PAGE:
By:  Nicholas E. Ma

The United States Court of Appeals for the Ninth Circuit recently confirmed in Tauscher v. Phoenix Board of Realtors, Inc. that while employers must engage in an “interactive process” with disabled employees to explore possible accommodations, there is no interactive process requirement for public accommodations and services.  By the same token, businesses and entities providing public accommodations cannot discharge the duties they owe to disabled patrons because of a failure to engage in the interactive process.

Title III of the ADA provides that no individual shall be discriminated against on the basis of disability in the full and equal enjoyment of the goods, services, facilities, privileges, advantages, or accommodations of any place of public accommodation by any person who owns, leases (or leases to), or operates a place of public accommodation.  (42 U.S.C. § 12182(a).)  A public accommodation must furnish “appropriate auxiliary aids and services where necessary to ensure effective communication with individuals with disabilities.”  (28 C.F.R. § 36.303(c)(1).)  While “[a] public accommodation should consult with individuals with disabilities whenever possible to determine what type of auxiliary aid is needed to ensure effective communication,” the regulations make clear that “the ultimate decision as to what measures to take rests with the public accommodation, provided that the method chosen results in effective communication.”  (Id. § 36.303(c)(1)(ii).)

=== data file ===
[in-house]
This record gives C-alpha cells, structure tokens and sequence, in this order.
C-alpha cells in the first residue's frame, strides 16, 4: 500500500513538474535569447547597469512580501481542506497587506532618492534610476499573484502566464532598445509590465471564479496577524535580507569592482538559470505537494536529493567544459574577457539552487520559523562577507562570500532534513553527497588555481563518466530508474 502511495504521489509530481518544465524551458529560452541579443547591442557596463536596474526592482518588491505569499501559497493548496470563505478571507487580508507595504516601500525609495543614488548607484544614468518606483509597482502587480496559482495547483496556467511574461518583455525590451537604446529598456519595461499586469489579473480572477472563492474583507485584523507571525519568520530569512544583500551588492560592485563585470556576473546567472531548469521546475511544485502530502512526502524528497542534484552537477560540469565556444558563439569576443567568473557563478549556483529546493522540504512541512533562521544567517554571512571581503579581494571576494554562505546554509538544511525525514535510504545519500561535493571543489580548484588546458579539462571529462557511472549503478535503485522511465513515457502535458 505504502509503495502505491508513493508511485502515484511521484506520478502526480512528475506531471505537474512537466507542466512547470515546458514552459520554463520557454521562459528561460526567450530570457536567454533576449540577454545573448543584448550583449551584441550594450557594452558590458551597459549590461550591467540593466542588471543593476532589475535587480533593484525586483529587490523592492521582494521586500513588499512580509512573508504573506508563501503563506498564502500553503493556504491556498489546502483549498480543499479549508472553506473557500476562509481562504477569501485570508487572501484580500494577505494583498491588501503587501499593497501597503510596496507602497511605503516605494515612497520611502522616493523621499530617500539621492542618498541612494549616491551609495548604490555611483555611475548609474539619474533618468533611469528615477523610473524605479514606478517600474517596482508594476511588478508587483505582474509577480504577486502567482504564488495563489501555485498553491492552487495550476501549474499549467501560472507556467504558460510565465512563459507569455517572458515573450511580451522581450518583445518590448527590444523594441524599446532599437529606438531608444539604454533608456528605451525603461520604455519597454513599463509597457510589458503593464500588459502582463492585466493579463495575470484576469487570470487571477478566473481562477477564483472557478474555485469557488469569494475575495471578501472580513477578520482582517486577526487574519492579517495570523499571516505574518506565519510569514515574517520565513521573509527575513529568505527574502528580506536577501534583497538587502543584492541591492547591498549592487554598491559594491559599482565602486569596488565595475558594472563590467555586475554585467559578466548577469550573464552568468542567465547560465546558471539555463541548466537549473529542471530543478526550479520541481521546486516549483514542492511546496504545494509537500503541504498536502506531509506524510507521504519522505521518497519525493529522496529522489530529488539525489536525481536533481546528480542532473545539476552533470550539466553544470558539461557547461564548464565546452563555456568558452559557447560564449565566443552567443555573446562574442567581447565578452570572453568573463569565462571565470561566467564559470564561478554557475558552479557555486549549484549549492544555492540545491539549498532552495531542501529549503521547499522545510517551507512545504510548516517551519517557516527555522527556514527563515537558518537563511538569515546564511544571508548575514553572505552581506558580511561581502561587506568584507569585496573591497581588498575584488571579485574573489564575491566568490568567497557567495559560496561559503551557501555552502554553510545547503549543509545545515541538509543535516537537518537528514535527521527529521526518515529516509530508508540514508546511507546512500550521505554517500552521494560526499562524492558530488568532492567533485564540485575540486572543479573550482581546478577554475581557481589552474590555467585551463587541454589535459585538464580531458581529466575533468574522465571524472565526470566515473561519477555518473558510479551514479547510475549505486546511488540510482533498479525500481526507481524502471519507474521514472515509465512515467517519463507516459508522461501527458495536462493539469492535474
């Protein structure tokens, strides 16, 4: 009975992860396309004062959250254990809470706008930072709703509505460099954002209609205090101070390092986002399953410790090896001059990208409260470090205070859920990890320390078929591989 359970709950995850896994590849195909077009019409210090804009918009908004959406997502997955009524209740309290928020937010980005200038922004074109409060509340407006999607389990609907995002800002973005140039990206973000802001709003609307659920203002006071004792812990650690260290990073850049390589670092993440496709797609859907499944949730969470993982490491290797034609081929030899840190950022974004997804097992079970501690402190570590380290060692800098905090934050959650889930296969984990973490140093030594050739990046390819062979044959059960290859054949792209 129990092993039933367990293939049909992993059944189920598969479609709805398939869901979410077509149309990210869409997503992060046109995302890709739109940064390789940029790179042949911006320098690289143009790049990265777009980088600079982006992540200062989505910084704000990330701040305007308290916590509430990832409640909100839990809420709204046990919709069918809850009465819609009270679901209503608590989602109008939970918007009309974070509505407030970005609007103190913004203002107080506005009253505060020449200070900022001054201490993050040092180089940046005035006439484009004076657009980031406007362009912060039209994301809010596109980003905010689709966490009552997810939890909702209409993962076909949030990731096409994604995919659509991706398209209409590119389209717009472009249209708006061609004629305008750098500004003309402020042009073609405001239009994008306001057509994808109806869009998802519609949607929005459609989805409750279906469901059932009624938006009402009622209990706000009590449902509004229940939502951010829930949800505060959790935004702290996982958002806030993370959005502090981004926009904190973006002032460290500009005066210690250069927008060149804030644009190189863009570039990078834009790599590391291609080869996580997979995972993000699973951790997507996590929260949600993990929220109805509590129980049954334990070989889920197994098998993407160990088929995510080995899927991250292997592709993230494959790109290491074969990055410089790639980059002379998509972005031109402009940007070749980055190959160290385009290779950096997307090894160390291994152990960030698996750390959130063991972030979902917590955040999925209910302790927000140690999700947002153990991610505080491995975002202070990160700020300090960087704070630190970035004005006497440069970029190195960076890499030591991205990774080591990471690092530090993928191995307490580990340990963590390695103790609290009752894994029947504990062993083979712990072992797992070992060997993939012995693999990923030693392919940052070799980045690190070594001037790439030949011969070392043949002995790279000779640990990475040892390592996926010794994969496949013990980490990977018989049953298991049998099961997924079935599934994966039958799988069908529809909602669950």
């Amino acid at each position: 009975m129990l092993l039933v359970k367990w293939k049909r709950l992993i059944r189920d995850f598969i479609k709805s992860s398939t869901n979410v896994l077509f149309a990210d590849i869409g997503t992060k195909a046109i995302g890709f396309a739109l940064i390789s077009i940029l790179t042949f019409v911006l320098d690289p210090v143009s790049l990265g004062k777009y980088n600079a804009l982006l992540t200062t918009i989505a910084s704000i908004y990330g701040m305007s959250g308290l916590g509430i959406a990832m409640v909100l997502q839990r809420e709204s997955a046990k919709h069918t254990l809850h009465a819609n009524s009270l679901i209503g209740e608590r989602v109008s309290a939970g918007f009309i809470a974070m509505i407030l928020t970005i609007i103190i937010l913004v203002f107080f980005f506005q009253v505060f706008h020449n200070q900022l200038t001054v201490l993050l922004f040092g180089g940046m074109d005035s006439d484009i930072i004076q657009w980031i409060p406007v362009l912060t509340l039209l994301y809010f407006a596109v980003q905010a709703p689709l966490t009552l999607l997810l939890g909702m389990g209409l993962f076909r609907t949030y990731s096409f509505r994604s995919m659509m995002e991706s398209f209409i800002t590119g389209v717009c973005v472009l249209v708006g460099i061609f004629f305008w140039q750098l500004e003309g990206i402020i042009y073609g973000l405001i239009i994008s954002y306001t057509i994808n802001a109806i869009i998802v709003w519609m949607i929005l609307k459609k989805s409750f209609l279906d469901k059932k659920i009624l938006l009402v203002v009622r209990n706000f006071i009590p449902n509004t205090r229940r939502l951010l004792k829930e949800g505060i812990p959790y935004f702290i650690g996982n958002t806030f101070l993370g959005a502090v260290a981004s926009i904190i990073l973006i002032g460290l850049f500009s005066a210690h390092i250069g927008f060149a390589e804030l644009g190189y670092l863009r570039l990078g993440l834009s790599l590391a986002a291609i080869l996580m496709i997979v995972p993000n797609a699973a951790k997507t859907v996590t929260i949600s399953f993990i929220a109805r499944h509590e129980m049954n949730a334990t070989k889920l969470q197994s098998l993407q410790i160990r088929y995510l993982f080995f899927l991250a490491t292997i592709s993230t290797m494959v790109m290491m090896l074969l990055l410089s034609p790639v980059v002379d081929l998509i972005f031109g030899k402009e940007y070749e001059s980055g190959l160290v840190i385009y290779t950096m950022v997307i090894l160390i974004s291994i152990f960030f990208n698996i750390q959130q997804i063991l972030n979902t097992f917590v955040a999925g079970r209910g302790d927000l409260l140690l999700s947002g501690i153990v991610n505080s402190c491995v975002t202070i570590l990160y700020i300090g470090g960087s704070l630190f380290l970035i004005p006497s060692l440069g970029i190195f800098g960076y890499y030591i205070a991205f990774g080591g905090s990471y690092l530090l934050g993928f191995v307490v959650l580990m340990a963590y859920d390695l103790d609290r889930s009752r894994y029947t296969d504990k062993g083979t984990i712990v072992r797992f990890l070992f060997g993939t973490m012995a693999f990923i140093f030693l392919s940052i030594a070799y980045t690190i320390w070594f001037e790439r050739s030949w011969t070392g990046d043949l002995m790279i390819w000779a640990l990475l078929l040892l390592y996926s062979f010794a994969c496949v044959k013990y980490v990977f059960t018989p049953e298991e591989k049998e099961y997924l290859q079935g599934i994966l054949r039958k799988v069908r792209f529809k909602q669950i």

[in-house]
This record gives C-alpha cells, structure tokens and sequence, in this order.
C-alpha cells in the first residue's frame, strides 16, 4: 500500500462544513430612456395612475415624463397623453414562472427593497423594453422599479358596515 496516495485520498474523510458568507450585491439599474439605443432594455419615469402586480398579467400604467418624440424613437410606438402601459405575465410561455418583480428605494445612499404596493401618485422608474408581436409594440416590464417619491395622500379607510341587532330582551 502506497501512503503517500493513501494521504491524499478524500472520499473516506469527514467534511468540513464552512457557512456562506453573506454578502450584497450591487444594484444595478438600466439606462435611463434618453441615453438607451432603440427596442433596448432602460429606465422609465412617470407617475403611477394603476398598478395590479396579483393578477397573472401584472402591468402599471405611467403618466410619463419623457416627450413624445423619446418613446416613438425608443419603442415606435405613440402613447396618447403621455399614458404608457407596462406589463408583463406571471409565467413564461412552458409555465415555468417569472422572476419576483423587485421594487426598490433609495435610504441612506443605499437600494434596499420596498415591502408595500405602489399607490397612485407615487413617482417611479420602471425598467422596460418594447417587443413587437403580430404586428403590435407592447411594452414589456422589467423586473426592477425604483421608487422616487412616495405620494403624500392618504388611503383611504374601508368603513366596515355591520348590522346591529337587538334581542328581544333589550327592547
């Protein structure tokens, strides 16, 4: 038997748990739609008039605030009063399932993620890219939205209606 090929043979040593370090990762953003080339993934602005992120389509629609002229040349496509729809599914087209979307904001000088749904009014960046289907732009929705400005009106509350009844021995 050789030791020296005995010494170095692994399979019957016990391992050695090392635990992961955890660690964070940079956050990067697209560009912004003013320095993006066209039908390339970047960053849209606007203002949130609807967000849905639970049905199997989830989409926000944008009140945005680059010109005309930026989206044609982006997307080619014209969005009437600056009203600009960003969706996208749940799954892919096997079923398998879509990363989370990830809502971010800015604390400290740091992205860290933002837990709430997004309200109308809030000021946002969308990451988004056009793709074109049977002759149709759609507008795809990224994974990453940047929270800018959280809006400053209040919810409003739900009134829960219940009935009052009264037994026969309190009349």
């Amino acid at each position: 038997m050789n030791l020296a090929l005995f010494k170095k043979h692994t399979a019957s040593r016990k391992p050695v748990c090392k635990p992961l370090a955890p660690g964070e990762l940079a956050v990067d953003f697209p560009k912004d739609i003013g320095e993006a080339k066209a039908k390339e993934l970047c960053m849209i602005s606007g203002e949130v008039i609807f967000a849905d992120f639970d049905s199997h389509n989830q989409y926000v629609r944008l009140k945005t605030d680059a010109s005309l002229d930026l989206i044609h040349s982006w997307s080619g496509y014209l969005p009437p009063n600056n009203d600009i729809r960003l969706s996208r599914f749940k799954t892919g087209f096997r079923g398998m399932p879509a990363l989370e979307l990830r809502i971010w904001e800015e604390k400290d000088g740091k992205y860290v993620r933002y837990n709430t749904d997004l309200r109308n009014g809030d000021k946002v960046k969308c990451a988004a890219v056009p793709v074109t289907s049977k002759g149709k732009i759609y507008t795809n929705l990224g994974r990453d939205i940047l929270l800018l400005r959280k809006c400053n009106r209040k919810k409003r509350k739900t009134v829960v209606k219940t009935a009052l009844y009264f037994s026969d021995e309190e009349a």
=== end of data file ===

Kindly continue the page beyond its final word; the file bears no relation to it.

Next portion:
Continue Reading Ninth Circuit Clarifies the Interactive Process Does Not Apply to Public Accommodations under Title III